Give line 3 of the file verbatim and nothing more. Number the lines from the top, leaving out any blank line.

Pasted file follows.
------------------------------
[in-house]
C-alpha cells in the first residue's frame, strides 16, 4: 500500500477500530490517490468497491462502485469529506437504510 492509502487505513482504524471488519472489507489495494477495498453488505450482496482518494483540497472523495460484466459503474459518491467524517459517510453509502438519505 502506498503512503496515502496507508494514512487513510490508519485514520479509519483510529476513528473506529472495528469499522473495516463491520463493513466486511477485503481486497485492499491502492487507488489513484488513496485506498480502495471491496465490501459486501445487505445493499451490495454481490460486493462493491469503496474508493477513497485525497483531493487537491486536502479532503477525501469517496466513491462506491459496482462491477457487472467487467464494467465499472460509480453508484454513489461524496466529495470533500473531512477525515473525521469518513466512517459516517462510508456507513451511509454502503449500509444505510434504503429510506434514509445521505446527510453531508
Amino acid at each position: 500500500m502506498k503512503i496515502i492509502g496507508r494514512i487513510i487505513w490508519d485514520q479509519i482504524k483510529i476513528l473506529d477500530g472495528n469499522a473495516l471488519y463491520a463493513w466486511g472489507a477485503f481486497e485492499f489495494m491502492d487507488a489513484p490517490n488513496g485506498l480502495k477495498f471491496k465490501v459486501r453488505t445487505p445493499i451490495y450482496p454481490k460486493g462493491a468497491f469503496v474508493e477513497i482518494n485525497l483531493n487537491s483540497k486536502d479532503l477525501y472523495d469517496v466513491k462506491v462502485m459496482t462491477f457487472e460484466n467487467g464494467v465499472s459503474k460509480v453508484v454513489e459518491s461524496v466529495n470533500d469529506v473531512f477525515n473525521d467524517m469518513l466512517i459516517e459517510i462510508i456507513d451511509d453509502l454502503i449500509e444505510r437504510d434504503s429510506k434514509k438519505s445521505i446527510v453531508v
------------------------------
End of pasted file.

Amino acid at each position: 500500500m502506498k503512503i496515502i492509502g496507508r494514512i487513510i487505513w490508519d485514520q479509519i482504524k483510529i476513528l473506529d477500530g472495528n469499522a473495516l471488519y463491520a463493513w466486511g472489507a477485503f481486497e485492499f489495494m491502492d487507488a489513484p490517490n488513496g485506498l480502495k477495498f471491496k465490501v459486501r453488505t445487505p445493499i451490495y450482496p454481490k460486493g462493491a468497491f469503496v474508493e477513497i482518494n485525497l483531493n487537491s483540497k486536502d479532503l477525501y472523495d469517496v466513491k462506491v462502485m459496482t462491477f457487472e460484466n467487467g464494467v465499472s459503474k460509480v453508484v454513489e459518491s461524496v466529495n470533500d469529506v473531512f477525515n473525521d467524517m469518513l466512517i459516517e459517510i462510508i456507513d451511509d453509502l454502503i449500509e444505510r437504510d434504503s429510506k434514509k438519505s445521505i446527510v453531508v